I will protect your pensions. Nothing about your pension is going to change when I am governor. - Chris Christie, "An Open Letter to the Teachers of NJ" October, 2009

Saturday, October 6, 2012

Propaganda, Thy Name Is "Won't Back Down"

Here's what "Won't Back Down" was really all about:
Can life, in fact, imitate art? Organizers leading a controversial new school reform movement are doing their darndest to try. Starting this week, the education reform group Parent Revolution kicked off a national 32-city tour with “Won’t Back Down,” the slick new Hollywood movie featuring the hot-button fight around a policy called the parent trigger. Parent Revolution wants to inspire parents to do what Oscar-caliber actresses Maggie Gyllenhaal and Viola Davis do in the film: Take over their failing schools. Critics—including teachers’ unions and many of public schools’ staunches defenders—warn that real life educating isn’t that simple.
Parent Revolution’s idea is to host the film, which traces a fictionalized community’s fight to overhaul a struggling public school, and win over crowds. Screenings are free and accompanied by post-screening discussions with activists who discuss the film’s themes and make an ask of the audience: Sign up to join the movement or stick around to learn more. The first stop: Buffalo, N.Y., where parents and the school reform organization Buffalo ReformED have been organizing to win the parent trigger for several years. [emphasis mine]
"Won't Back Down" was never going to make money, and it was never going to be a critical success - that wasn't the point. It's a piece of propaganda, meant to back an ideological agenda. It doesn't matter that it had the worst opening weekend in film history; it doesn't matter that the stars' Oscar hopes are dashed. The only objective of the film was to advance the corporate reform movement.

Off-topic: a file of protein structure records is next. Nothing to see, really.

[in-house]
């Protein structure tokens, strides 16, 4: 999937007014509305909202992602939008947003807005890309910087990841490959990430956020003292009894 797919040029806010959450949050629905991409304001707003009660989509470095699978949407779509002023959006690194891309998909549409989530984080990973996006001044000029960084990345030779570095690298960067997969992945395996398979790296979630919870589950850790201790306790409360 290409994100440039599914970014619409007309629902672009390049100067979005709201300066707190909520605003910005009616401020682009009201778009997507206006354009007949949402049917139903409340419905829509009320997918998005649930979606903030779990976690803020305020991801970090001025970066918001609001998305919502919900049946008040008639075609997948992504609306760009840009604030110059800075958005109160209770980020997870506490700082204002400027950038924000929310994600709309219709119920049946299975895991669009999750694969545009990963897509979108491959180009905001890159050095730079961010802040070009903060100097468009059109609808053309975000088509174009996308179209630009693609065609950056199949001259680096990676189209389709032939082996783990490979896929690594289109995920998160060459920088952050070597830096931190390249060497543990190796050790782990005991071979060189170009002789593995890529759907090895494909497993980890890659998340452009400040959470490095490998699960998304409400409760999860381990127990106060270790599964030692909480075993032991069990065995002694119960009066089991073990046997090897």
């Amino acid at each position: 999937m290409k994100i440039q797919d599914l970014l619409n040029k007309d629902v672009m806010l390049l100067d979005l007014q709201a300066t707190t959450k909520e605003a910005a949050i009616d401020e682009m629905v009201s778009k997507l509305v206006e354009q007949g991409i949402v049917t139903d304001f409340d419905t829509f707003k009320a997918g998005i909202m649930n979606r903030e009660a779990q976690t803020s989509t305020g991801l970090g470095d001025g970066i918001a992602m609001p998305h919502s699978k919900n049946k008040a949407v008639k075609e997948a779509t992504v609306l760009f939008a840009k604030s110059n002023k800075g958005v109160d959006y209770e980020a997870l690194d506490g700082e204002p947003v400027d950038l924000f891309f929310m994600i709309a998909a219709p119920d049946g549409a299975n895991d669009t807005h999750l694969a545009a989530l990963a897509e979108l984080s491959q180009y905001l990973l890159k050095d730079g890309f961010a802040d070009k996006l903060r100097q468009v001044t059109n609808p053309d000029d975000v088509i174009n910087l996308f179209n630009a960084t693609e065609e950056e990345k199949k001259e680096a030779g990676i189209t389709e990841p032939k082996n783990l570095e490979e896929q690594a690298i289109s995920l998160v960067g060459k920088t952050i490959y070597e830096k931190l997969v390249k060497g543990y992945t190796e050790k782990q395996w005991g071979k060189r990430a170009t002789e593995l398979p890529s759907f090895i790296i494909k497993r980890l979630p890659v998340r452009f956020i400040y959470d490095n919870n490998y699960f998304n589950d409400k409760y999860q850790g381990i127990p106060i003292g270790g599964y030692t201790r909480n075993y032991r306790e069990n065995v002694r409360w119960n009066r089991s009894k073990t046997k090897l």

Understand, the $19 million Philip Anschutz paid for the movie was an investment; but the idea was never to make money on the actual film itself. No, this investment is in advancing a narrative where society's ills can be laid at the feet of teachers and their unions. "Won't Back Down" feeds a conservative mindset where poverty and inequality aren't the fault of a political and economic system tilted toward the rich; they are the fault of "bad" schools.

The last thing plutocrats like Anschutz want to admit is that America's schools are not the cause of our massive inequality; they are a symptom. These people will put forward pretty much any argument they think they can get away with if it keeps our conversation from even considering the possibility that  billionaires need to be taxed at much higher rates, and businesses need to be regulated much more stringently.

It's also critically important for these people to send a message that reformyness is a grassroots effort. Never mind that Parent Revolution is hosting the film on the dime of our current aristocracy:
Parent Revolution operates on a $1 million budget, funded primarily by the Bill & Melinda Gates Foundation, the Wasserman Foundation, the Eli and Edyth Broad Foundation, the Hewlett Foundation, and the Walton Family Foundation. Education historian Diane Ravitch argues that the Gates, Walton Family, and the Broad Foundation combined invest far more funding in education reform than any foundations before them, with unchecked power to expand charters, vouchers, and other business-inspired reforms.
No, I don't believe Bill Gates, Eli Broad, and the Waltons - like Anschutz - are looking to make money directly from the continuing privatization of America's public schools. Their interests are much more refined: they are supporting anything that turns the conversation away from economic inequity.
"Won't Back Down" is just the latest distraction - but it's also a wake-up call for the reformyists. Parent Revolution can try to polish this turd, but the box office receipts show that more and more people just aren't buying it. Parents see their kids' teachers working hard, and they see them struggling in this weak recovery like everyone else. They know it's idiotic to try to blame teachers unions for our economic ills.

As fewer people buy into this nonsense, I predict we'll see an ever more caustic battle begin to brew. The carnival barkers these plutocrats hire to sell "reform" don't know how to do anything else - they certainly can't teach. If the hedge fund guys and corporate titans ever decide to turn off the tap of free-flowing money because the prols aren't buying snake oil any more, these reformy types might actually have to get a job doing something.

Can't have that, can we?

1 comment:

Deb said...

Is this tour related to the business one that is also showing the movie and coming to Trenton -- talked about here:


I am thinking we need to organize a Jersey welcome of this tour that makes our position very clear....and discourages them coming back.....